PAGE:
William Allen McCarter and Ellen E. Winn
of Wilson County, Kansas
William McCarter was born on April 24, 1842 at Elk Creek, Grayson County, Virginia – the fifth of Thurza and Philander's ten children. While the lives of his siblings have been fairly well researched, William remained somewhat of a mystery primarily because, until 2011, the family had been unable to locate any of his living descendants. While searching for descendants this is the research we gathered on William and his family.
William worked on his parent's farm on Elk Creek until March 20, 1862, when he enlisted in Company F, 4th Virginia, also known as the "Grayson Dare Devils." His Civil War enlistment records describe him as 5 '6" with hazel eyes, dark hair, and a sallow complexion. He was wounded at Kearneysville on September 16, 1862 and promoted to a full Corporal on May 15, 1863. He was captured at Spotsylvania on May 12, 1864 and imprisoned in Elmira, New York until June 19, 1865. He left Virginia sometime after the war.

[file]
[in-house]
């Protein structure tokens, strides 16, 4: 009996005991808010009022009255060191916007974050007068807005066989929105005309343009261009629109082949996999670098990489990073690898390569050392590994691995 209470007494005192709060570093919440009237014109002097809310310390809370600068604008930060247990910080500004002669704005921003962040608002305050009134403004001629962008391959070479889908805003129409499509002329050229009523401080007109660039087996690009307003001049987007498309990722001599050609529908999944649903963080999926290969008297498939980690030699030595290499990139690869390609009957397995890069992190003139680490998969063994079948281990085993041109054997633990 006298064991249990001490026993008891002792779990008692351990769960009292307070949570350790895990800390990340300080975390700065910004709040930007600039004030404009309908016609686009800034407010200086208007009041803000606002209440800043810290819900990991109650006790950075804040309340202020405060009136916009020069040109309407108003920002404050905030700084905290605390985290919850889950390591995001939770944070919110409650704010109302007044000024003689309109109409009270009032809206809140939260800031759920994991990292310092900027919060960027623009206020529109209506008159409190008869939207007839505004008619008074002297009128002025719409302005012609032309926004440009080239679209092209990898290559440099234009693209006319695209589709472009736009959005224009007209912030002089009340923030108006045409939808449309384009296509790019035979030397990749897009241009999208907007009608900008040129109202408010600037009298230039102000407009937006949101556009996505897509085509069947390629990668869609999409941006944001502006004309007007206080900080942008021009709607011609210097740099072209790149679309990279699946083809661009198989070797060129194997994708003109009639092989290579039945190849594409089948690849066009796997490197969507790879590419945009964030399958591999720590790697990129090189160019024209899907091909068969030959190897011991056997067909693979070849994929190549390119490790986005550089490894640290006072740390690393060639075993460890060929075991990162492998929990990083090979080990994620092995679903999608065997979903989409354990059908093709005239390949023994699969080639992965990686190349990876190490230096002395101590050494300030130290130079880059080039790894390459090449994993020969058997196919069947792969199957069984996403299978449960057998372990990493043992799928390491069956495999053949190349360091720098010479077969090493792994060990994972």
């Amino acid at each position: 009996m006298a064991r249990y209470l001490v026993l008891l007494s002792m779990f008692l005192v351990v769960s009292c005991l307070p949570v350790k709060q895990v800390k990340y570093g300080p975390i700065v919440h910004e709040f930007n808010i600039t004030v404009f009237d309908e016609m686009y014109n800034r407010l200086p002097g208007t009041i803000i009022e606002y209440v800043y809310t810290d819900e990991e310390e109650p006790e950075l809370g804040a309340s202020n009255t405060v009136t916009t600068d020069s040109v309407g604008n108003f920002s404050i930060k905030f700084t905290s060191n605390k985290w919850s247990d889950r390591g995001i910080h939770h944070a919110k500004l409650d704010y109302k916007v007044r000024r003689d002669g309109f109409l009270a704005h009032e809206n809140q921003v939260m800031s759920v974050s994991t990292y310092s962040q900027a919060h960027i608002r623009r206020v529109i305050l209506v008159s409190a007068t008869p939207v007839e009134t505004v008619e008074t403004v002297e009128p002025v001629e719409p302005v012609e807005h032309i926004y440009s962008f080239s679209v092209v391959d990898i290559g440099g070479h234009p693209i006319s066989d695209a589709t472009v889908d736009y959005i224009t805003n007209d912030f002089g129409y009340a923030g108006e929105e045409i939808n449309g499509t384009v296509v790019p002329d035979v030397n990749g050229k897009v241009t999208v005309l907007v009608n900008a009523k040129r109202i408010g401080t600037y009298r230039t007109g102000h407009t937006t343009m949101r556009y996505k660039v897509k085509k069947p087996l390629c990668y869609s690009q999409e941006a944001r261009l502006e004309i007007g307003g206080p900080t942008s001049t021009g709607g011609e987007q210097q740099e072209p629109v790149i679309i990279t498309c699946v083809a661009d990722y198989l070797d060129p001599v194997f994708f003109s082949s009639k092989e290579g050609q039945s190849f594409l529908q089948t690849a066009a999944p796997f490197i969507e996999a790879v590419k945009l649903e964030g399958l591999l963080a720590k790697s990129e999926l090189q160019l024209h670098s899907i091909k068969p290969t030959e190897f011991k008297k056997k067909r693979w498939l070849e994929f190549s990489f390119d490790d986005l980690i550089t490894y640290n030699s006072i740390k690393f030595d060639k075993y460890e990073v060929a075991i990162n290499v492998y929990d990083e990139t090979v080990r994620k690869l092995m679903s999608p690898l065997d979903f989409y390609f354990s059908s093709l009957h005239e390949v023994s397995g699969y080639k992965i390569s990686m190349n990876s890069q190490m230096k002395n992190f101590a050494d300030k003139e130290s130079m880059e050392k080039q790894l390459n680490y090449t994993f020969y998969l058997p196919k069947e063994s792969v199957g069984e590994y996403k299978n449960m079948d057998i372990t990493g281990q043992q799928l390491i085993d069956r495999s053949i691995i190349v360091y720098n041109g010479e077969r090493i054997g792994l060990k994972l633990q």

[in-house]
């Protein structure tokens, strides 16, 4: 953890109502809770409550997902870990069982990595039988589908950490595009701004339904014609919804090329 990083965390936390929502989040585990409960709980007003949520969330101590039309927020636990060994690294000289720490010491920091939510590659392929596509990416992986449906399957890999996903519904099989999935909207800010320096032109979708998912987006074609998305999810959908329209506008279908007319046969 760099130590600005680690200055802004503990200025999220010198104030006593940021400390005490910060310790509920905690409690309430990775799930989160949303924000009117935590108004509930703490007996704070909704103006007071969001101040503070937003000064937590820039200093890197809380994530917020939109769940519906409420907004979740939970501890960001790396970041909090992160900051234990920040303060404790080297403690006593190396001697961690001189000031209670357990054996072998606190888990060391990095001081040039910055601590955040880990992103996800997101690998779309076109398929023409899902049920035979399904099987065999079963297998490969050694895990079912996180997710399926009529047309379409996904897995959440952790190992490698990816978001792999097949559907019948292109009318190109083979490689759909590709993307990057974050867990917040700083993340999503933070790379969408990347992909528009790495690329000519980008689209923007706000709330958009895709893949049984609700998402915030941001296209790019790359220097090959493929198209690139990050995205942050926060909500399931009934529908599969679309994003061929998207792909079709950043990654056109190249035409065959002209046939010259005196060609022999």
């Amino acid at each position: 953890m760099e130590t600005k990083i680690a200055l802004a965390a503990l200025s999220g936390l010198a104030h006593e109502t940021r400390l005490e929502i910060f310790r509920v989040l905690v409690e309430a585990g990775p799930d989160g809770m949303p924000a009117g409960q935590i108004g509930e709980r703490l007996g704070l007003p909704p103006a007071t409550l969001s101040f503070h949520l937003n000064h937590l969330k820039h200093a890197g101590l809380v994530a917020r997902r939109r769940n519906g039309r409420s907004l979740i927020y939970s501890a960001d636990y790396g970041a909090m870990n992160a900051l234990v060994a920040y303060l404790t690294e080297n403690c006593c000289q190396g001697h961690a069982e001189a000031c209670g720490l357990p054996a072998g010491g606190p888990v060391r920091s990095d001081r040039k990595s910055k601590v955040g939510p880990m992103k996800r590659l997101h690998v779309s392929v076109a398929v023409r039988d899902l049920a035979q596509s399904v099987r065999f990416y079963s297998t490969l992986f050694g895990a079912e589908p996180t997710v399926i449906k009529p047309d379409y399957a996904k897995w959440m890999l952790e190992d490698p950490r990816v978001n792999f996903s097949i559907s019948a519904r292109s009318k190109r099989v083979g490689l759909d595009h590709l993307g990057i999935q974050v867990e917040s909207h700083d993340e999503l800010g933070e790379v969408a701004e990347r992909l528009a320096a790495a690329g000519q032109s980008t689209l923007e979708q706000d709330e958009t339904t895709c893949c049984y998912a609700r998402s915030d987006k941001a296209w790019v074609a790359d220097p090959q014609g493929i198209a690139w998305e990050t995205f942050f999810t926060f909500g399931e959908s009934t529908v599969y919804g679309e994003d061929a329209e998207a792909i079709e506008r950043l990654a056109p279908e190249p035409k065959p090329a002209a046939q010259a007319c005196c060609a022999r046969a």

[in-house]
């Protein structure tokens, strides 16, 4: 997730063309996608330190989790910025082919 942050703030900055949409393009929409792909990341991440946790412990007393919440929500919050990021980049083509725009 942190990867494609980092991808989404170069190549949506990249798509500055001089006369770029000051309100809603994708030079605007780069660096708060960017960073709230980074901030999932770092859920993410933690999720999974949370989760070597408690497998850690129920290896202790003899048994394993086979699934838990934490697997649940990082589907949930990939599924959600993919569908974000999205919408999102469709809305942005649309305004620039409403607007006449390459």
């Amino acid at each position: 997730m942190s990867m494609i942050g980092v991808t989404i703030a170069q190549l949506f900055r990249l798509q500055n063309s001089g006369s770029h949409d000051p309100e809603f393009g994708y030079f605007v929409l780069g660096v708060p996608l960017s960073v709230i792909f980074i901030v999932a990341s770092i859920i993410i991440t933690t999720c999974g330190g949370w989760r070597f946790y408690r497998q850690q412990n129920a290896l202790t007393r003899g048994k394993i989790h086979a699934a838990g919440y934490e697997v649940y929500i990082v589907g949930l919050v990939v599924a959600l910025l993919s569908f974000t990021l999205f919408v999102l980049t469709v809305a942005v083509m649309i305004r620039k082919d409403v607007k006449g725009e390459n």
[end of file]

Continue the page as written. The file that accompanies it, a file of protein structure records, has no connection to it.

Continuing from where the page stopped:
In 1870, at age 28, he appeared in the census of Clifton Twp, Wilson County, Kansas which had a population of 918. He was listed as a farmer with $580 in personal property, but no land. He was married to 18-year-old Ellen E. Winn who was born April 24, 1852 in Missouri. They had no children yet, but living in their household was 19-year-old Ballard Hale, who was listed as a black "servant." It may be that Ballard was William's former slave who had stayed on as a paid laborer. This was the case with Phanny, the slave of William's parents who appeared in their household in 1870, also as their servant.
Living next to William was "F. McCarter," a farmer with $320 in personal property, who was also born in Virginia. This was probably William's brother H. F. "Frank" McCarter who was said to have spent some time in Kansas after the Civil War.
William and H.F. McCarter had likely come to Wilson County in '69 or '70 during the illegal land grab on the Osage Reserve. The Osage and Sioux had done their best to run off squatters in the '50s and '60s, but were completely overwhelmed by the number of settlers who arrived in 1870. At this time, much of Kansas was still the "wild west" complete with horse thieves, gunslingers, and general lawlessness. With the influx of settlers, towns were literally springing up overnight.